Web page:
Search for things to see and do in Delhi and the Red Fort will most likely come out on top. It’s a huge monument that gets its name from the red sandstone used to construct it. In the past it was used as a ceremonial fort for the royals, and today is open to the public as an attraction. I enter through the Lahore gate and pass through the Chatta Chowk bazaar that is full of shops selling jewellery, souvenirs and trinkets.
Having passed through, I make my way around the gardens. It’s a big site, covering 254 acres of land. There are several buildings and gardens, and it’s very peaceful after the hurly burly of Old Delhi and the streets outside. I wander the buildings and enjoy the gardens. There are several families and large groups, but it doesn’t feel crowded. I consider staying for the Red Fort light show at night, but it’s early afternoon and it doesn’t begin until the evening, so I don’t spend more than a couple of hours here.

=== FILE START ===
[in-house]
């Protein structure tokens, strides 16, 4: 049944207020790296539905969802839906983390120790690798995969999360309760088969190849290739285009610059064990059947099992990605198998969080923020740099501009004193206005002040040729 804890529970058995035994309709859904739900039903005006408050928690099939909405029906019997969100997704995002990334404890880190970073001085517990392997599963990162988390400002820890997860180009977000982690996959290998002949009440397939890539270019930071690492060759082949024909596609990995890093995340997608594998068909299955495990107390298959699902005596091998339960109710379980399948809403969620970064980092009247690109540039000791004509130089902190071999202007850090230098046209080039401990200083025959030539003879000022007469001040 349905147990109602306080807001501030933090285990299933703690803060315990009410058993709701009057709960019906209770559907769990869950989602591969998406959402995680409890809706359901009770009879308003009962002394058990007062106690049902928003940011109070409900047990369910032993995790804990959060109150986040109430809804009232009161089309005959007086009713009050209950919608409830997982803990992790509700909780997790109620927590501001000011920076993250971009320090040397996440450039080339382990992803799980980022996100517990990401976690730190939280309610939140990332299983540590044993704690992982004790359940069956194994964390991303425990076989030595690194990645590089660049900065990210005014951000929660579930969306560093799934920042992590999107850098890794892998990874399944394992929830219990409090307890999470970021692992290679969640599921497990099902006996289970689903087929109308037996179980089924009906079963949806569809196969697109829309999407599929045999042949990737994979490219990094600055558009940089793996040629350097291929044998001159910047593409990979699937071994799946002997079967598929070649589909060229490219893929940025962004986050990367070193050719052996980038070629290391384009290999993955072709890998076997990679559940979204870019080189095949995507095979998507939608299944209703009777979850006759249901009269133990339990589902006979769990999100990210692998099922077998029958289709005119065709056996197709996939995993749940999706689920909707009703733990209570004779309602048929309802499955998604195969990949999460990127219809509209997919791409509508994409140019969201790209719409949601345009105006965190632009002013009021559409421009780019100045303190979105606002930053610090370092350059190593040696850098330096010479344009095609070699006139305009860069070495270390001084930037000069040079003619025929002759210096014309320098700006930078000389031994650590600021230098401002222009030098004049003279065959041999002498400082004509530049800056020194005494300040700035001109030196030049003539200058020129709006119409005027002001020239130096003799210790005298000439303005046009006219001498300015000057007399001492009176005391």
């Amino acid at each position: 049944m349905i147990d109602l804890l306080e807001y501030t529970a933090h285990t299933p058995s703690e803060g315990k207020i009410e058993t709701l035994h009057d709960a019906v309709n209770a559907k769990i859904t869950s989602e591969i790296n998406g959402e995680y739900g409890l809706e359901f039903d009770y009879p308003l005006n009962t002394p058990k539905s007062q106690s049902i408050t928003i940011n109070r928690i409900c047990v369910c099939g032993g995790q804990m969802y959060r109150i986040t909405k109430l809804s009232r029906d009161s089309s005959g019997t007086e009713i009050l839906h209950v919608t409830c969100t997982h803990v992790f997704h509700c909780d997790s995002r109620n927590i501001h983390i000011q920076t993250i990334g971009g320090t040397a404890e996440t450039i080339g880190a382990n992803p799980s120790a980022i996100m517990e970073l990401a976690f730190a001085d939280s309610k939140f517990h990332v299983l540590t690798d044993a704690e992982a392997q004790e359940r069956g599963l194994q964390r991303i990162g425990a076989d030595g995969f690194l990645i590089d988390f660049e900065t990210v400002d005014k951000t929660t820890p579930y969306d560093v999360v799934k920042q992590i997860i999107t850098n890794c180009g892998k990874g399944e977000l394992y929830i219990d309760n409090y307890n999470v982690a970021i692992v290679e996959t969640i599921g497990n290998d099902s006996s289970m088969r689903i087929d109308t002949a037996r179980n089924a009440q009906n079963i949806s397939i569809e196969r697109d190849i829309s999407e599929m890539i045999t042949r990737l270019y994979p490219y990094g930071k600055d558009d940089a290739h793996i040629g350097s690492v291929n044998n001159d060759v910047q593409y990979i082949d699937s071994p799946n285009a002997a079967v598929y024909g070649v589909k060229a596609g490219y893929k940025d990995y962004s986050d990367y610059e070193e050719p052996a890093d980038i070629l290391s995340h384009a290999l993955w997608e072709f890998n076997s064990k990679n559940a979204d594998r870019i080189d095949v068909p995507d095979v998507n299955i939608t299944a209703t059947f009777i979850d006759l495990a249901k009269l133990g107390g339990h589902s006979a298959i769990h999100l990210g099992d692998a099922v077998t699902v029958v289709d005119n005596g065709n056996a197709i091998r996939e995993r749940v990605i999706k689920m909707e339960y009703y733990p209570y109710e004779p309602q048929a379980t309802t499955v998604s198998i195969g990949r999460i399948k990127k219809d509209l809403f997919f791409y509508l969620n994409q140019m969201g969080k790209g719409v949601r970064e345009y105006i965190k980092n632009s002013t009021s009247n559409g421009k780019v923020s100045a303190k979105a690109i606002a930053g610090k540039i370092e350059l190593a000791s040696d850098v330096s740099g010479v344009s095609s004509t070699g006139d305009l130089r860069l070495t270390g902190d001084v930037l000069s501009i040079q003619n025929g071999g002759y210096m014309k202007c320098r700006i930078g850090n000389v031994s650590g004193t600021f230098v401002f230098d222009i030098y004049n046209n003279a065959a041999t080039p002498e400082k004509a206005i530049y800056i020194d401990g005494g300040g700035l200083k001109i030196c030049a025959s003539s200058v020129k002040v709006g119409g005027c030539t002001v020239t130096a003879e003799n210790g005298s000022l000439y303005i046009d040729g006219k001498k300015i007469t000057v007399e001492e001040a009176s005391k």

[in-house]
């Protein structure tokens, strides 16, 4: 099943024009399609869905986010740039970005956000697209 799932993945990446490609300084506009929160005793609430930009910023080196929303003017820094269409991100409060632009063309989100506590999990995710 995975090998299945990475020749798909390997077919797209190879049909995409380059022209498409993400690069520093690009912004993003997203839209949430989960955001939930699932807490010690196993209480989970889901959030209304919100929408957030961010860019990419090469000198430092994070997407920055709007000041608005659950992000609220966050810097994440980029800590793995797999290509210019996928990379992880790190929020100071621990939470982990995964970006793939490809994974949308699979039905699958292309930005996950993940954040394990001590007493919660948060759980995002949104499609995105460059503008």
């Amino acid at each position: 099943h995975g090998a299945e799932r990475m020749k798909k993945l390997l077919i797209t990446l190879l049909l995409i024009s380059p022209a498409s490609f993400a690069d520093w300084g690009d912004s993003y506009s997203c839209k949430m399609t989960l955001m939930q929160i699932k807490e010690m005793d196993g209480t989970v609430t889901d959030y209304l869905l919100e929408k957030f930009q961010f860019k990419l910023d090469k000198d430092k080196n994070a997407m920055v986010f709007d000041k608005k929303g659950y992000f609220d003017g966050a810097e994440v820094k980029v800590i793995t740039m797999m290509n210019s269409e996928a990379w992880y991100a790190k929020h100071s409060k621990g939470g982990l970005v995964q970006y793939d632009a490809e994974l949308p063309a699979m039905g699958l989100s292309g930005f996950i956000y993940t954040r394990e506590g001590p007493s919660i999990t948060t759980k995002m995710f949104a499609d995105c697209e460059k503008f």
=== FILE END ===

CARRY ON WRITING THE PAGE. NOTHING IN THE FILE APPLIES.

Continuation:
I head back out into the streets and make my way to the Jama Masjid, another of the top tourist attractions in Delhi. This is one of the largest mosques in India, and I’m surprised to learn of the prevalence of Islam here. I always associate India with religions such as Hinduism and Sikhism, of course. I climb the steps to go in, but I’m told I can’t go in yet as prayers are happening. I sit on the steps outside and wait for an hour, enjoying the sunshine and watching the action in the crowded streets.
Once inside, I’m taken aback at the size of the courtyard. I later read that the size of the Jama Masjid mosque is 400 square feet and it can accommodate 25,000 people. It’s thronged with worshippers and visitors, all jostling to get photos.
One of the three minarets is open to the public, and as it’s approaching sunset I decide to pay and go up. The minarets stand 40 metres tall, or five storeys high. I pant my way up the narrow spiral staircase, dodging people that are coming down. At the top of the minaret is a small viewing platform – so small that the stairs take up most of it. From here the views are fantastic. I can see down into the courtyard and I can see across Old Delhi. More and more people come up and inside until there’s barely any room to move, and as I’m tall and broad shouldered it becomes quite a squeeze. I wait though until the sun begins to go down and get some shots across the city.